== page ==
THREE days hence, Monday, May 29, 2023, President Muhammadu Buhari will hand over power to the President-elect, Bola Ahmed Tinubu, at the Eagle Square, Abuja.
It has been a very harrowing time for the ordinary people who have had very little to smile about. A president who swept into office in 2015, having benefited from the free and fair election ensured by his predecessor, President Goodluck Jonathan, is handing over in chaos due to an election in 2023 widely described as the “worst” in our history. Yet Buhari termed it his “proudest” achievement.
Buhari did not live up to expectation over his three-point agenda – security, economy and anti-corruption. He said he recruited 60,000 new soldiers but he did not tell us how many troops we lost to insecurity, especially Boko Haram terrorism. Boko Haram has been decimated, but new terror groups have emerged, notably, the ISWAP jihadist terrorists and the murderous Bandits.
Fulani herdsmen militias which have continued to massacre people unchecked, especially in Southern Kaduna, Plateau State and Benue State, were never officially designated by the Buhari government as part of the threats to our security, let alone tackling them. They enjoyed special protection and a free hand.
Though we exited the economic recession of 2016 and 2017 and the COVID-19 pandemic, no serious economic agenda was deployed to lift the lives of the people. Poor revenue profile, unprecedented oil theft and our inability to meet our daily OPEC oil quota, forced the Buhari regime to depend heavily on borrowings and the Central Bank of Nigeria, CBN’s, “ways and means” to pay its bills.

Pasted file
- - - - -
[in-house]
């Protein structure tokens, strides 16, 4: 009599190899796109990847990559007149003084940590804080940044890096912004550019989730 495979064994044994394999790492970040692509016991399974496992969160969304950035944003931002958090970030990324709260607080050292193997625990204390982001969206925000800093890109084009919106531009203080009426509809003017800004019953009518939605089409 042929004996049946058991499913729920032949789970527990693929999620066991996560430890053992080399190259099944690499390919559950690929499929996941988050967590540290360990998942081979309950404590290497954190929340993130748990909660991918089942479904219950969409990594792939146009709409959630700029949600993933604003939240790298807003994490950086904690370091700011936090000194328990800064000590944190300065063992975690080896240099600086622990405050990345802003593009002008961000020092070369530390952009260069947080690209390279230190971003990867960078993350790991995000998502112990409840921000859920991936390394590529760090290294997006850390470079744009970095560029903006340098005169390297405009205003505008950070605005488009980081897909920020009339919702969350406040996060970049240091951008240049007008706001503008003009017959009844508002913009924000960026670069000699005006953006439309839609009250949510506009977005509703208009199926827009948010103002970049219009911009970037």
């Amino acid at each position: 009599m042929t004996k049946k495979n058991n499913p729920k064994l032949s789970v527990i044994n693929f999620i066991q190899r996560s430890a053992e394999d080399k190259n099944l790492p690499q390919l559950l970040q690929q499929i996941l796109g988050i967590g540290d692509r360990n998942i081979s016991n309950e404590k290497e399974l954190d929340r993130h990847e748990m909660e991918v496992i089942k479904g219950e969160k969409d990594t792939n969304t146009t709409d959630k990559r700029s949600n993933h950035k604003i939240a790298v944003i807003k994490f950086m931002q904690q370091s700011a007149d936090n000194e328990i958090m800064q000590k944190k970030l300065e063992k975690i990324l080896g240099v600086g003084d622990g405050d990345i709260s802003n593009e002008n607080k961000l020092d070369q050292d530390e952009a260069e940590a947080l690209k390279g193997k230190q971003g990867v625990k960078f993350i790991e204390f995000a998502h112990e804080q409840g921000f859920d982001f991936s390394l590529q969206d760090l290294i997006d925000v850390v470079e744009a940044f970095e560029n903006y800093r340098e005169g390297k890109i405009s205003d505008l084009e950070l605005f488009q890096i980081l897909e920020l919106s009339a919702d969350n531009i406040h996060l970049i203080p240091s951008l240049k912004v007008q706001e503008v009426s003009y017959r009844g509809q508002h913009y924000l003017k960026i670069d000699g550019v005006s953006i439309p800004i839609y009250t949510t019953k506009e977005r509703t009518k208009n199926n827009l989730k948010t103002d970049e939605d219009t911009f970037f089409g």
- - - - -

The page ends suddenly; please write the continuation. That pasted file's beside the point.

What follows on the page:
Even at that, the regime wasted a lot of money on questionable “conditional cash transfer” schemes that should have been better invested to boost productivity. The anti-corruption agenda of the regime lost steam a few years on, and the Buhari regime is now seen as one of the most corrupt in history.
One of the worst legacies of Buhari’s government was the extreme nepotism and disdain for the constitutional principle of Federal Character which demands balance, equity and the avoidance of sectional domination. Under Buhari, troops massacred people on religious ground (the Shiites), ethnic basis (alleged Biafran separatists) and demand for better governance (the Lekki Toll Gate Massacre).
The media were intimidated and muzzled, the judiciary was harassed, while the Ahmed Lawan-led National Assembly acted as a rubber-stamp. The shadow of the state loomed large.
Buhari, however, made some impact in infrastructural development, completing the railway and highway projects started since the Obasanjo regime, especially the Second Niger Bridge and the Lagos- Ibadan Expressway. Many airports were upgraded.
The regime recently released a 91-page catalogue of what it said were its achievements, but which hardly impacted the lives of ordinary Nigerians. We are unable to award the regime a pass mark.